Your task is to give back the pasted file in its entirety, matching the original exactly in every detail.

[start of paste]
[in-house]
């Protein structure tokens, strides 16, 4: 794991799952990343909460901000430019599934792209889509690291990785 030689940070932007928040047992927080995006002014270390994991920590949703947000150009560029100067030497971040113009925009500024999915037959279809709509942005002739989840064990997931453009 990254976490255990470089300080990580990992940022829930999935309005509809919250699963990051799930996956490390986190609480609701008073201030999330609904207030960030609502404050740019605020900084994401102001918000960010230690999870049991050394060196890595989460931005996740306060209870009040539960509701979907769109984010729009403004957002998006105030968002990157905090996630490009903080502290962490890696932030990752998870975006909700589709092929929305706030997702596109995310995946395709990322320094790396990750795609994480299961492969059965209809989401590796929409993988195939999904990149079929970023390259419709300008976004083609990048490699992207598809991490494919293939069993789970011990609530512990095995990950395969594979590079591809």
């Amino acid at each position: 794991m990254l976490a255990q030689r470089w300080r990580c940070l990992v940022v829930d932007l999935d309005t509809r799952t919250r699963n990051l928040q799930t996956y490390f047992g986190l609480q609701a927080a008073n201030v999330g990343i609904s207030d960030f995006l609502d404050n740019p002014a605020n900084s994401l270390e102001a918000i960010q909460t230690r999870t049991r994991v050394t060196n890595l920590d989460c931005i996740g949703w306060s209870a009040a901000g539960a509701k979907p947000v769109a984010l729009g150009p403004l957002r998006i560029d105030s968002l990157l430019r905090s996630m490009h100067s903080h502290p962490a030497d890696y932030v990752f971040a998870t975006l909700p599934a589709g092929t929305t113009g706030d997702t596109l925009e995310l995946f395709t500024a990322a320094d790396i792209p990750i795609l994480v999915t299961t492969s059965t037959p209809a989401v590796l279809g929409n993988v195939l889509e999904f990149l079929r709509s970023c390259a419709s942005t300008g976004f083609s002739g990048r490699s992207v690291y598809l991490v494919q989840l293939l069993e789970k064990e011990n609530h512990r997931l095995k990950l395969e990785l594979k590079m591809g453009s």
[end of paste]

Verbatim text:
[in-house]
């Protein structure tokens, strides 16, 4: 794991799952990343909460901000430019599934792209889509690291990785 030689940070932007928040047992927080995006002014270390994991920590949703947000150009560029100067030497971040113009925009500024999915037959279809709509942005002739989840064990997931453009 990254976490255990470089300080990580990992940022829930999935309005509809919250699963990051799930996956490390986190609480609701008073201030999330609904207030960030609502404050740019605020900084994401102001918000960010230690999870049991050394060196890595989460931005996740306060209870009040539960509701979907769109984010729009403004957002998006105030968002990157905090996630490009903080502290962490890696932030990752998870975006909700589709092929929305706030997702596109995310995946395709990322320094790396990750795609994480299961492969059965209809989401590796929409993988195939999904990149079929970023390259419709300008976004083609990048490699992207598809991490494919293939069993789970011990609530512990095995990950395969594979590079591809």
């Amino acid at each position: 794991m990254l976490a255990q030689r470089w300080r990580c940070l990992v940022v829930d932007l999935d309005t509809r799952t919250r699963n990051l928040q799930t996956y490390f047992g986190l609480q609701a927080a008073n201030v999330g990343i609904s207030d960030f995006l609502d404050n740019p002014a605020n900084s994401l270390e102001a918000i960010q909460t230690r999870t049991r994991v050394t060196n890595l920590d989460c931005i996740g949703w306060s209870a009040a901000g539960a509701k979907p947000v769109a984010l729009g150009p403004l957002r998006i560029d105030s968002l990157l430019r905090s996630m490009h100067s903080h502290p962490a030497d890696y932030v990752f971040a998870t975006l909700p599934a589709g092929t929305t113009g706030d997702t596109l925009e995310l995946f395709t500024a990322a320094d790396i792209p990750i795609l994480v999915t299961t492969s059965t037959p209809a989401v590796l279809g929409n993988v195939l889509e999904f990149l079929r709509s970023c390259a419709s942005t300008g976004f083609s002739g990048r490699s992207v690291y598809l991490v494919q989840l293939l069993e789970k064990e011990n609530h512990r997931l095995k990950l395969e990785l594979k590079m591809g453009s």